My formative years were spent living just a few miles from the ocean. The tides and currents became part of my internal rhythm. I can live happily in the Midwest as long as my body returns to the ocean – any ocean! – at least once a year to crash about, dive beneath, and get swept away by the fierce and wild seas.

Take a moment to think and share about a water source dear to your spiritual story.

While it’s no ocean, I have learned to love the rivers and lakes that form our geography here in Minnesota, which comes from the Dakota phrase “stirring, cloudy waters”. These running waters are an embarrassment of riches to this day, but now more often for our recreation and industry than the spiritual and pragmatic migration of indigenous people.


Marshes, ponds, creeks and lakes provided access to wild rice.

Year round springs offered locations for winter camps.

The native birch trees were used to build canoes that could navigate

great chains of lakes for trade, maple sugar sapping, and socialization between tribes.


Canhasen = A Seasonal Dakota Sugar Camp


Chief Cloudman’s village called the sacred waters of Bde Maka Ska home long before white settlers named it Lake Calhoun after a Vice President who advocated for cultural assimilation and slavery at every turn.

Confluences, the meeting of two separate waterways, have always been important to indigenous people and settlers. The Dakota describe the creation of Minnesota bursting forth from where the Minnesota River and the Mississippi River meet in Mendota, a word that means confluence. This land was especially sacred, but no parcel was ever thought to be owned, for creation and creatures were made for harmony, for movement, for seasons of work and rest, for innovation and migration that respected the fullness of what both had to learn and offer for generations of time. All were expected to show honor by offering time to repair and refresh. And, before movement through the waters, the Dakota often left gifts for the land: tobacco and prayer for the whole of creation: Me-TAH-qu-a  oh-YAH-sane. We Are All Related.

(Mitakuye Owasin – All My Relations)


Too often we speak about indigenous people and their deep wisdom for the earth and water as history, as a story that briefly overlapped with our American history. So I think it’s important to say that the Dakota and indigenous people are still here teaching us how to respect Water as Life.

Despite economic pressure from missionaries and government

to stop migrating and begin farming in the 1830s.


Despite countless treaties underpaid and broken,

scarce reservations formed in the 1850s.


Despite war and concentration camp and the hanging

of their most courageous leaders in the 1860s.


Despite the Indian Relocation Act and the boarding school period

that separated families and forced urban assimilation without resources.


The Dakota and other indigenous people are still here,

still speaking on behalf of their spirit and identity…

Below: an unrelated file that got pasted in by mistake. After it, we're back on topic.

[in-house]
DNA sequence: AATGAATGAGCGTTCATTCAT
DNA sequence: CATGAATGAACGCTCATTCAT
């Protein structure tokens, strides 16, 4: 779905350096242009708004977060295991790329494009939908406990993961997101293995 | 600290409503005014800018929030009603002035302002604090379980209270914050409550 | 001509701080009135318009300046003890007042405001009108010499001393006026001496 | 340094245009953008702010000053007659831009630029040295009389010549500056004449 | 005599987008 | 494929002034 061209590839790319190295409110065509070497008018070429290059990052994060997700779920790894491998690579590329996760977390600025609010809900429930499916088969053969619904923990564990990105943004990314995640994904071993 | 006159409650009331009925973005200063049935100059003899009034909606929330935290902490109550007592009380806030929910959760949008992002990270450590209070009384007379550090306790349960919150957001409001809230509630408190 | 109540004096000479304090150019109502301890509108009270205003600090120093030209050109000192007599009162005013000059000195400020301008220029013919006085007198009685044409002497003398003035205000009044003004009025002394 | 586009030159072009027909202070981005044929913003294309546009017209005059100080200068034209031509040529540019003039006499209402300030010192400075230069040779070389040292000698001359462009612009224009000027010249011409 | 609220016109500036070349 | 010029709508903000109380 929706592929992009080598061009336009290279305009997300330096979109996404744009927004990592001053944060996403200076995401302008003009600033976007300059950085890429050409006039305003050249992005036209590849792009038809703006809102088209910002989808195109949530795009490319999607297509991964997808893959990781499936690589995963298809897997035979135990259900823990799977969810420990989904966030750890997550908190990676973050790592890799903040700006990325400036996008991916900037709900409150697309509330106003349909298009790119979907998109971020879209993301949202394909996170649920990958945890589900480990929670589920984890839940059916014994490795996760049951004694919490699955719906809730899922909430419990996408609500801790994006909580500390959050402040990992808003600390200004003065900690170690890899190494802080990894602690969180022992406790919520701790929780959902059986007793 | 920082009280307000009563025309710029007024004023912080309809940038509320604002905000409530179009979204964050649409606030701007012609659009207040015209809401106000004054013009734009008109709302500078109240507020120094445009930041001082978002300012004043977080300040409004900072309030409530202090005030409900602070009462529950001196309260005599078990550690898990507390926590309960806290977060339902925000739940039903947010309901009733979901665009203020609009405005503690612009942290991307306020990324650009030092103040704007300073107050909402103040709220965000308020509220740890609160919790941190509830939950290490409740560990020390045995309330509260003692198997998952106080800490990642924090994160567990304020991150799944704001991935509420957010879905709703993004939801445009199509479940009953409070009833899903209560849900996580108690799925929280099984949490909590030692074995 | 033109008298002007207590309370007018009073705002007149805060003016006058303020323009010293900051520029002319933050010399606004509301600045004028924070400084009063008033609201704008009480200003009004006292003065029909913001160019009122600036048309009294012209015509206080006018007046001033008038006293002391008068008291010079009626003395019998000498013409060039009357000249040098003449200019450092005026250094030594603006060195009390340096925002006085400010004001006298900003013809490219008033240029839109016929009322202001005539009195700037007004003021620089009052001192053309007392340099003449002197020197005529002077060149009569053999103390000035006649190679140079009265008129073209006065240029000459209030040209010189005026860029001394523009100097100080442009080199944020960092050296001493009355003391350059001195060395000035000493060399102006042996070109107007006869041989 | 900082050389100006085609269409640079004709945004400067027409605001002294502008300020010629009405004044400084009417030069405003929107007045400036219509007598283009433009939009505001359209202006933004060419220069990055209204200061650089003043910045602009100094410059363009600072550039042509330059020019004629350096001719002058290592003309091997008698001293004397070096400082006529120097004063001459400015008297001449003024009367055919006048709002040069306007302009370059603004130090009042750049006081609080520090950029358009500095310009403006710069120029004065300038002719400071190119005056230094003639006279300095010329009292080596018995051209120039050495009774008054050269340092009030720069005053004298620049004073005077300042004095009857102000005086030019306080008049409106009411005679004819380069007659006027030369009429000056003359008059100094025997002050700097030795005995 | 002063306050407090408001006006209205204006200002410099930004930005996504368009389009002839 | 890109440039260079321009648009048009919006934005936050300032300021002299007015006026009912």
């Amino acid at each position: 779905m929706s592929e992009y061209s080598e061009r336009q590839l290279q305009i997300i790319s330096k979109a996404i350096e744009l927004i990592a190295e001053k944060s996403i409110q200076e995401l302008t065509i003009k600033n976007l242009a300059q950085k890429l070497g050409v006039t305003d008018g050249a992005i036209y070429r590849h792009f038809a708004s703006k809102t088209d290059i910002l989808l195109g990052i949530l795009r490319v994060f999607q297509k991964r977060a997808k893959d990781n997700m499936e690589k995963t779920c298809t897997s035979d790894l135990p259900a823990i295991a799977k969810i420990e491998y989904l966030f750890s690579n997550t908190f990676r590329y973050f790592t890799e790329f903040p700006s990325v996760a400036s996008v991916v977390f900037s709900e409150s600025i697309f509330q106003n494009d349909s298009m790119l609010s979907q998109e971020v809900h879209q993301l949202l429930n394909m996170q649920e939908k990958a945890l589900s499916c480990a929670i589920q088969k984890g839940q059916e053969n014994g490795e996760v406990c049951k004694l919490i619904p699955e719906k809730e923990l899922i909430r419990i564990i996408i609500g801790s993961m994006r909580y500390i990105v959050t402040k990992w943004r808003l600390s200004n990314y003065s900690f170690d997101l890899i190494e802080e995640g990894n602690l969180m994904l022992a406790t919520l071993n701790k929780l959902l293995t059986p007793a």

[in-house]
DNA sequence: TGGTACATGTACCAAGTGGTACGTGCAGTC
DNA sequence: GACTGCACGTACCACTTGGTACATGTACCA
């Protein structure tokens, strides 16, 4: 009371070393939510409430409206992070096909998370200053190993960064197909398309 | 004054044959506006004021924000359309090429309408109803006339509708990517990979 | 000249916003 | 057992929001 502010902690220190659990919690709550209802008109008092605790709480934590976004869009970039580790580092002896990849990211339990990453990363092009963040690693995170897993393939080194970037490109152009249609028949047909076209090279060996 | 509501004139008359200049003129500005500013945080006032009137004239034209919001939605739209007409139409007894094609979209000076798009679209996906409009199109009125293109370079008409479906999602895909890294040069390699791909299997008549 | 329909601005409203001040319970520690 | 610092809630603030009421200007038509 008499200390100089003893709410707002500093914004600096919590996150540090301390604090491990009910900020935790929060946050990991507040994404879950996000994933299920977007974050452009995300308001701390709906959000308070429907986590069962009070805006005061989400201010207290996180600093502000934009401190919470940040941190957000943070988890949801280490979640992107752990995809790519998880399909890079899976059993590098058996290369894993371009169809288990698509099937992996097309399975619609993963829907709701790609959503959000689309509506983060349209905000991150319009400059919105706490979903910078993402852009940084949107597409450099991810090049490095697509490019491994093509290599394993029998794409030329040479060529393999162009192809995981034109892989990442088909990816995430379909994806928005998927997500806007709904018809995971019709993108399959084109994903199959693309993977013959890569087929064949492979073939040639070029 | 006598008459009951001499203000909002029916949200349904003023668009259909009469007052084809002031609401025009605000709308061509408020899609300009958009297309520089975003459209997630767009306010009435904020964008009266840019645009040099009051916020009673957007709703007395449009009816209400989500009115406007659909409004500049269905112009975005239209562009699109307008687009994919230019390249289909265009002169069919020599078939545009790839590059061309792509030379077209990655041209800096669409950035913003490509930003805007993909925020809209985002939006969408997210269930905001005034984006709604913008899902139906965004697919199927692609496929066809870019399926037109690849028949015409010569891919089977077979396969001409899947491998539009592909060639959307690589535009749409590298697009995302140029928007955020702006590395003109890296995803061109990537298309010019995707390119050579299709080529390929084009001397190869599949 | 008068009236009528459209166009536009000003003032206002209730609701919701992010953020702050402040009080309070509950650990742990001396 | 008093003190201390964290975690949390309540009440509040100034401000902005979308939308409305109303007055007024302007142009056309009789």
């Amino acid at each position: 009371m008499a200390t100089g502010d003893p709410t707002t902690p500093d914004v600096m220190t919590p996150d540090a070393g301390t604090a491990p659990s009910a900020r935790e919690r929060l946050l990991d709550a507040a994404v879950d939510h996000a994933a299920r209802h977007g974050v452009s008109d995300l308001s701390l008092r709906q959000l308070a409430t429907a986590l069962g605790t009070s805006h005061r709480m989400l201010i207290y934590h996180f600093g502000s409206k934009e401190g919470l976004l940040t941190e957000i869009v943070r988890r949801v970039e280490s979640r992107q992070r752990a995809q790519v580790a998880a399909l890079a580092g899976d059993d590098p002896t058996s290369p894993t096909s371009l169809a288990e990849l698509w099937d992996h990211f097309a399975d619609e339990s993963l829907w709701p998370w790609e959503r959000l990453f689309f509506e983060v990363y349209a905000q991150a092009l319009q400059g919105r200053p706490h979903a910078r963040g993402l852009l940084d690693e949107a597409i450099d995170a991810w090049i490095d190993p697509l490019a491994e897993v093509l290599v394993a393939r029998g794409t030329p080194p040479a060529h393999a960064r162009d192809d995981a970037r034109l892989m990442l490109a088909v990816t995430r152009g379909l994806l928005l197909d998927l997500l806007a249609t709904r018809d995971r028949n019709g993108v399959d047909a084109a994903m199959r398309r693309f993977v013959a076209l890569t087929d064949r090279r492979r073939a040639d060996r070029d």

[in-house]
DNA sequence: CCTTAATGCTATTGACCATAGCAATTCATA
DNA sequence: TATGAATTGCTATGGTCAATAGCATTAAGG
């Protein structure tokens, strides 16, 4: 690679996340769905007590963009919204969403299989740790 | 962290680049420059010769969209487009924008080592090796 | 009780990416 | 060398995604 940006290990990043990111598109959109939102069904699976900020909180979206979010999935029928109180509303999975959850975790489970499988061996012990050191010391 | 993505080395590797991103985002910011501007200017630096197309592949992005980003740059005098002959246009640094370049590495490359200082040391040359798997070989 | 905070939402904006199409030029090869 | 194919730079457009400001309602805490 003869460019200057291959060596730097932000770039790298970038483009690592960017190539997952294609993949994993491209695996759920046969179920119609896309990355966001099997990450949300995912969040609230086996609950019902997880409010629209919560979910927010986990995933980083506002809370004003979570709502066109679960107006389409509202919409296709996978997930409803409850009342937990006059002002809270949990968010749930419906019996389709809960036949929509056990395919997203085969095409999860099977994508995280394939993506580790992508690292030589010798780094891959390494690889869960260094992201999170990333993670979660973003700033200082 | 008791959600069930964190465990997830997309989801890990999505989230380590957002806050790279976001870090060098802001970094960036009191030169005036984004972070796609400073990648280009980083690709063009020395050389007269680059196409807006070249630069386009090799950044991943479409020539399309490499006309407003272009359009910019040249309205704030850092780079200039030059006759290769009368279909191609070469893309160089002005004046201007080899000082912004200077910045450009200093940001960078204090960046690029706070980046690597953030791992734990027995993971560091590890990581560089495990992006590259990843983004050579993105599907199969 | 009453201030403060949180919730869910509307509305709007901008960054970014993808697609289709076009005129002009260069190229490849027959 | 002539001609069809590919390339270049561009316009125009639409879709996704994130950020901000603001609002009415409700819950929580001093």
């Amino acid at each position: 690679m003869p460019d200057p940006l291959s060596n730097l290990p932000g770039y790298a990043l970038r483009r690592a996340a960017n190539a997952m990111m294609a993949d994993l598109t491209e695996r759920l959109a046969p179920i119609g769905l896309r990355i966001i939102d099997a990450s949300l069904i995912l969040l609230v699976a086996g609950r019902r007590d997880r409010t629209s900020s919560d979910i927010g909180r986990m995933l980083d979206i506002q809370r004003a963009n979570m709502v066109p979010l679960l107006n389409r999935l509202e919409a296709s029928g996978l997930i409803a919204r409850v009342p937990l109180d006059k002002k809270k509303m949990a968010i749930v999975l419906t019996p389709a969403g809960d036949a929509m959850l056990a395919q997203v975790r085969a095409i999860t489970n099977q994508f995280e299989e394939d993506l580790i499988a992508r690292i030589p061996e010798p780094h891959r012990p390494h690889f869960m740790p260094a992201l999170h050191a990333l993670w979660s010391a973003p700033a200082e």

and all their relations, the whole of creation

which miracle of miracles, includes even those who ignore and forget

their existence on the regular:

settlers and immigrants and descendants – every living being made in God’s image.


Against all odds, they remain our neighbors –

speaking and praying and working to teach the deep connection and truth

so many have lost or had stripped away: Water is Life.


Holy Envy: Finding God in the Faith of Others

By Barbara Brown Taylor


From the Dakota, I learn to look for creation right here.

At the confluences in my life.

To keep moving, like water, because it is healthy and natural.

To marvel at the promise that there is enough for everyone…

and the call to play an active role in that reality.

To declare this truth not only as history,

but as beauty that cries for justice still at work today despite so many things.


The Flood Prayer (Creation, Noah, Red Sea, Wilderness Water, Jesus’ Baptism)


This prayer speaks to the joy of enough, of all,

of holy deliverance that knows no limitations or defeat.


For migrant children: to bathe, dignity.

For families in Flint: to drink without fear.

For nations suffering illness and drought.

For Standing Rock’s plea to protect clean water for all.

For rising seas and devastating storms drowning communities.


We have a word about water.

We have a story that informs our sense of forgiveness and life and belonging.

We have a voice to declare it for all people.

We have the power to act as though it is our source, not only a resource.

We have a Spirit who has shown up humid today, saturated breath!


What will you do with this good news, this call to care,

this ancient and damp rhythm that begs for the fullness of life in our lives

AND in the lives of our neighbors?


Listen again to the good news from Psalm 65,

a song of abundance and plenty, a reminder that Water is Life,

a melody that recalls the power of belonging to each other: Me-TAH-qu-a  oh-YAH-sane.


You nourish the water and the land, you greatly enrich it.

You water, settle, soften, and bless this world.

It is bountiful and rich.

The wilderness overflows and the world provides

more than enough thanks to your goodness.

Make us instruments of your generosity, your vision,

until the thirst of all your people is quenched and we sing together

that water is life. Amen